1 lb (500 grams) of each plant material was chopped into small pieces and vigorously mixed in 1 liter of distilled water, using an electric mixer (a blender could work as well). The resulting solution was then strained and filtered. You can do this with a cheese cloth or nut milk straining bag.
This will yield approximately 1 liter of each extract, which is a lot. If you would like to make a smaller batch just maintain the ratio of equal amounts of garlic and lemon and 2:1 of distilled water and plant material (scroll down for instructions).
*Distilled water is commonly used in lab experiments to exclude confounding factors like chlorine, fluoride or other contaminants, which could react with chemicals used in a lab test and alter the results of an experiment. I doubt that the type of water you use will have any effect on the potency or efficacy of the garlic or lemon extracts, filtered water should be fine. Frankly, if all you have is tap water, go for it.
Doses of the extract were given in a 50 mg/kg ratio (50 milligrams of extract per kilogram of subject’s body weight). The most successfully treated mice received 50 mg/kg garlic extract + 50 mg/kg lemon extract, for a total of 100 mg/kg of body weight.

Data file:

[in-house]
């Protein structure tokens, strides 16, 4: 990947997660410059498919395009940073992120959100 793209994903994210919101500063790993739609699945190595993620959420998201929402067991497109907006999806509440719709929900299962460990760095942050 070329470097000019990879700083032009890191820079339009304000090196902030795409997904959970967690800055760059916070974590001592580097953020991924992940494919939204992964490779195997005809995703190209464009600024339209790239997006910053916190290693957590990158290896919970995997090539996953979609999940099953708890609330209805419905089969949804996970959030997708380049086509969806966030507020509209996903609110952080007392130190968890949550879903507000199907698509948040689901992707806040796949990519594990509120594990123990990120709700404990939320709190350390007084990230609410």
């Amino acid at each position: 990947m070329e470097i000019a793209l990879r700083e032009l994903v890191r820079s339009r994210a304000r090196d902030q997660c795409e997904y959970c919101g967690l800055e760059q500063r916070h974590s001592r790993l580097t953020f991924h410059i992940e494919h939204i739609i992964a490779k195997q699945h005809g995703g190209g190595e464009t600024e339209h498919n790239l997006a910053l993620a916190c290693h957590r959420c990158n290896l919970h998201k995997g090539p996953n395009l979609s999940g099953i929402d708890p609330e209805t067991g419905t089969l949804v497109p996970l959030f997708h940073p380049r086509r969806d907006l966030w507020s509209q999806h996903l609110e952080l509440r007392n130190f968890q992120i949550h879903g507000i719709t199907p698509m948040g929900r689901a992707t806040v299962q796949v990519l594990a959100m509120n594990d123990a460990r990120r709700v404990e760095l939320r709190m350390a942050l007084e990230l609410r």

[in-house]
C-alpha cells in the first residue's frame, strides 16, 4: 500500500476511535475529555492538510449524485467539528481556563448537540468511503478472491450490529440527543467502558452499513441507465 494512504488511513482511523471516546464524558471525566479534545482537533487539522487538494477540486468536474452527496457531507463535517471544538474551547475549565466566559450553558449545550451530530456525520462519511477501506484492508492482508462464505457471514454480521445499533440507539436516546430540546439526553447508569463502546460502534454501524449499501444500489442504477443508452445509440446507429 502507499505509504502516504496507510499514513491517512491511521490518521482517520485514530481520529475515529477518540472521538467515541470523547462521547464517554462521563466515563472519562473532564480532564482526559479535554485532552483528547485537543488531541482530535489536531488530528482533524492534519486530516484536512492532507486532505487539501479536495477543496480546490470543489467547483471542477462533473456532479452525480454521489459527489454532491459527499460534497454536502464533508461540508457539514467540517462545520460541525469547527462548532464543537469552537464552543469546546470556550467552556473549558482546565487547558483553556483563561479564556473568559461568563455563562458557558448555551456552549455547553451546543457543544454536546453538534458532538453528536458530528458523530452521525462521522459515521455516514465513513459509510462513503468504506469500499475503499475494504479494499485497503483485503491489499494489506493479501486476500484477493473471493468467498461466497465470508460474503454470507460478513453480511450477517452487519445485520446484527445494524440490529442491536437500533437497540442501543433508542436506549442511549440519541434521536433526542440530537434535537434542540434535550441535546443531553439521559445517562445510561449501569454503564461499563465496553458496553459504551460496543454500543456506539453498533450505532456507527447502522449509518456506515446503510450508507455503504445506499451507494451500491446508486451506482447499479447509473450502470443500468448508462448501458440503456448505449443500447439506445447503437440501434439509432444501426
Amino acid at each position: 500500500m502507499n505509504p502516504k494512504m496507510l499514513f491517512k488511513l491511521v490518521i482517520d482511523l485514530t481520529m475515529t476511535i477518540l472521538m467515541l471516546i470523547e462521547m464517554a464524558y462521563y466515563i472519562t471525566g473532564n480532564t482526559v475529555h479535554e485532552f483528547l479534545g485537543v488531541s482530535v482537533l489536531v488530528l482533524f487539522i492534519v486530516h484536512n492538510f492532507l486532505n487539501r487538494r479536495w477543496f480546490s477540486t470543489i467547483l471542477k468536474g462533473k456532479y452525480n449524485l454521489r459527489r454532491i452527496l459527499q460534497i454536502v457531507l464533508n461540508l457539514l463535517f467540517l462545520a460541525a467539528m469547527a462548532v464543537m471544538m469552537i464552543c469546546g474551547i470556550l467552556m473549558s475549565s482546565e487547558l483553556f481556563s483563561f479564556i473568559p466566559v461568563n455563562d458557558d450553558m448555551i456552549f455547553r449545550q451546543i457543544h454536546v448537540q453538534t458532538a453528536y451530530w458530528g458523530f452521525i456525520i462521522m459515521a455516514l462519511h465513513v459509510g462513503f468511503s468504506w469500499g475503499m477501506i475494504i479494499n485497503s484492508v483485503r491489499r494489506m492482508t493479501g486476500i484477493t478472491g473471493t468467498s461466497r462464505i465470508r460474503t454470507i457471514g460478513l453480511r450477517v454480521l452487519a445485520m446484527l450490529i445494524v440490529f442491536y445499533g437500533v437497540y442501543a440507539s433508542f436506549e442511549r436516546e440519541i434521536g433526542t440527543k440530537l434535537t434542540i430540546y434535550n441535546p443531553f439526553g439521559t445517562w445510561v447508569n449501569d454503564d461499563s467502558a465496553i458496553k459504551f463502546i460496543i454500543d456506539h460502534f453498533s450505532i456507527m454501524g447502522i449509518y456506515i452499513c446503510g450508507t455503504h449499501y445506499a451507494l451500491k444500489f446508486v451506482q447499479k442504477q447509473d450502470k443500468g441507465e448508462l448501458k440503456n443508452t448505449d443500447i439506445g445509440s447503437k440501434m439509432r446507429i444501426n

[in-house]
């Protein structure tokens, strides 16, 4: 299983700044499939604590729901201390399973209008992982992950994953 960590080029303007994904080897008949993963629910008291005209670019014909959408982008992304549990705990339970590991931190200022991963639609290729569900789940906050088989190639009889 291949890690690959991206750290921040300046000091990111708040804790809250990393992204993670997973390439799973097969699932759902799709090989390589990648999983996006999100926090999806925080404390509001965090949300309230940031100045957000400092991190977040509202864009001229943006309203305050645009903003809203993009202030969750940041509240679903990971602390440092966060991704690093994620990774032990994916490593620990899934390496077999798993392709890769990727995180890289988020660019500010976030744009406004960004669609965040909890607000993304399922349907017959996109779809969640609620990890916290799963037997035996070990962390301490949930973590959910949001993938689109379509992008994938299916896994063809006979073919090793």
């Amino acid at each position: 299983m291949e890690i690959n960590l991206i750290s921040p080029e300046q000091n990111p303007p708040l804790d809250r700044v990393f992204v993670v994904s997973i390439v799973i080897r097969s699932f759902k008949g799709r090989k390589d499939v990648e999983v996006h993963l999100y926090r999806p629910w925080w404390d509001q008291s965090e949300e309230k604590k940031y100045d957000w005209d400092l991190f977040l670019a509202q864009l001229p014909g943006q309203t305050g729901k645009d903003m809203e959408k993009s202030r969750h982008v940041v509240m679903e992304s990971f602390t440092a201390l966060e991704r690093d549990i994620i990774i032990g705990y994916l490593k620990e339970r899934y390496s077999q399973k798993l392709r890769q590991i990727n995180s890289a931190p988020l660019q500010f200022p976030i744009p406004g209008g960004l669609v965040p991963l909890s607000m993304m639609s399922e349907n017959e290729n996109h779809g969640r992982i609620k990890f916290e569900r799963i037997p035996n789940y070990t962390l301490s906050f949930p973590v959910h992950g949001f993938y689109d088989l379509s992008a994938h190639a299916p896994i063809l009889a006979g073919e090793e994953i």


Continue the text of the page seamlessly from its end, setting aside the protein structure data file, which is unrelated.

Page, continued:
100mg is 0.1 mL of liquid. That equates to 0.02 teaspoons per kilogram of body weight.
So how much should a human take?
Americans, divide your weight in pounds by 2.2. Then multiple that number by 0.02, and that will give you the human equivalent number of teaspoons that the mice were given each day, based on your body weight.
A 150lb person divided by 2.2 equals 68.
68 multiplied by 0.02 equals 1.36.
Rounding up, that’s 1.5 teaspoons per day
For my metric friends…
A 68 kg person would take 0.1 mL of extract per kg of body weight.
That would be 6.8 ml, which also rounds up to 1.5 teaspoons per day.
Cowboy Math: Take 1/2 teaspoon per 50 lbs of body weight per day.
One large garlic bulb and one small lemon yielded 8 ounces of extract, which is a 32-day supply for a 150 lb person using the formula above.
In our experience, a batch of the extract stays fresh about one week. Around two weeks it really starts to get funky. I think it’s best to make a new batch each week.
Biohacking just got literal…
The first time I made this formula I took a tablespoon of it and got it down no problem. Later that evening, because I’m a wild and crazy guy, I decided to see what would happen if I drank 4 ounces at once…
And that, dear reader, was a mistake.